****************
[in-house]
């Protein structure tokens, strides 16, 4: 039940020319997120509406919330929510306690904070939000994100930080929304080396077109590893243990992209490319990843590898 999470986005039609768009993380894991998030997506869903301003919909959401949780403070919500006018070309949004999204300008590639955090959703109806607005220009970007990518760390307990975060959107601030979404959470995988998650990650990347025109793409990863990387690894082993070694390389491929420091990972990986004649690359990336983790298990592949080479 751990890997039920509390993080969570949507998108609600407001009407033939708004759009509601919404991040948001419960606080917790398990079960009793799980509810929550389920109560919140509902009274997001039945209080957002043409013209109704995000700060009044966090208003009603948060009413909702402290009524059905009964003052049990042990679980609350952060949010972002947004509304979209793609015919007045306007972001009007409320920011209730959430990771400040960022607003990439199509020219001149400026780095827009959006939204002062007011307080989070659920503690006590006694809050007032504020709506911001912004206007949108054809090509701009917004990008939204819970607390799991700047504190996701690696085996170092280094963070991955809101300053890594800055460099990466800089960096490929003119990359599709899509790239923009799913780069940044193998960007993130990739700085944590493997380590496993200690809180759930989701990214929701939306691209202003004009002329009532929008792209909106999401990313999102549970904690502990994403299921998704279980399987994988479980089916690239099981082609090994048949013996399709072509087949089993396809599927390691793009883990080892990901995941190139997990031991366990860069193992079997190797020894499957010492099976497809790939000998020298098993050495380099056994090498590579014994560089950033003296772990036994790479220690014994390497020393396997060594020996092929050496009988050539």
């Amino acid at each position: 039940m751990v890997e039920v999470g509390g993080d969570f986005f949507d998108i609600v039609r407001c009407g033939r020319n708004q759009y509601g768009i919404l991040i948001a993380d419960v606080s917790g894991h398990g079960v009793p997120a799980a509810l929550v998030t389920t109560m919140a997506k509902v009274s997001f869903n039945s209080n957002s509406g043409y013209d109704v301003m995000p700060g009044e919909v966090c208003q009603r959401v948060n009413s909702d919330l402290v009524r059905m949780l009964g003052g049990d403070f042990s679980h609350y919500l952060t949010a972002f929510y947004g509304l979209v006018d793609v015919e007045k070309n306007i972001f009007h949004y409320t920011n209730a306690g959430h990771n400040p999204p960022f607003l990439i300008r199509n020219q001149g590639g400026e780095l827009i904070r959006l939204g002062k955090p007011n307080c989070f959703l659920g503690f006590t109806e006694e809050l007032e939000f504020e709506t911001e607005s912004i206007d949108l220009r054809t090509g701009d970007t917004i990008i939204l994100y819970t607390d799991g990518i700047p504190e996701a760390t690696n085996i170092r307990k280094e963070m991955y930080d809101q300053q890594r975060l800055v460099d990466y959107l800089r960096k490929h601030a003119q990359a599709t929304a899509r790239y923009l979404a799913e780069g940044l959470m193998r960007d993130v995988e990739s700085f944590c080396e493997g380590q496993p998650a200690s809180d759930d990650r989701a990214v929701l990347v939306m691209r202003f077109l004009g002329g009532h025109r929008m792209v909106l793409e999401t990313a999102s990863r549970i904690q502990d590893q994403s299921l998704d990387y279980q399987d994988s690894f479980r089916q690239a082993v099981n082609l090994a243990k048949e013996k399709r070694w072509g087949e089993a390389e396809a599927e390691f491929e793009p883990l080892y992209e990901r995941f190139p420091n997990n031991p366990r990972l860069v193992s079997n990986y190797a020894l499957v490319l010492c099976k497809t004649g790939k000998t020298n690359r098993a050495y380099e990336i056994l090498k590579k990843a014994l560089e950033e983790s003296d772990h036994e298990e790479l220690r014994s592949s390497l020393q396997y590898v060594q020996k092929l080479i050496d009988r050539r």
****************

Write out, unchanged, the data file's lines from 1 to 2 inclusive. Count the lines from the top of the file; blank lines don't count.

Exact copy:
[in-house]
């Protein structure tokens, strides 16, 4: 039940020319997120509406919330929510306690904070939000994100930080929304080396077109590893243990992209490319990843590898 999470986005039609768009993380894991998030997506869903301003919909959401949780403070919500006018070309949004999204300008590639955090959703109806607005220009970007990518760390307990975060959107601030979404959470995988998650990650990347025109793409990863990387690894082993070694390389491929420091990972990986004649690359990336983790298990592949080479 751990890997039920509390993080969570949507998108609600407001009407033939708004759009509601919404991040948001419960606080917790398990079960009793799980509810929550389920109560919140509902009274997001039945209080957002043409013209109704995000700060009044966090208003009603948060009413909702402290009524059905009964003052049990042990679980609350952060949010972002947004509304979209793609015919007045306007972001009007409320920011209730959430990771400040960022607003990439199509020219001149400026780095827009959006939204002062007011307080989070659920503690006590006694809050007032504020709506911001912004206007949108054809090509701009917004990008939204819970607390799991700047504190996701690696085996170092280094963070991955809101300053890594800055460099990466800089960096490929003119990359599709899509790239923009799913780069940044193998960007993130990739700085944590493997380590496993200690809180759930989701990214929701939306691209202003004009002329009532929008792209909106999401990313999102549970904690502990994403299921998704279980399987994988479980089916690239099981082609090994048949013996399709072509087949089993396809599927390691793009883990080892990901995941190139997990031991366990860069193992079997190797020894499957010492099976497809790939000998020298098993050495380099056994090498590579014994560089950033003296772990036994790479220690014994390497020393396997060594020996092929050496009988050539």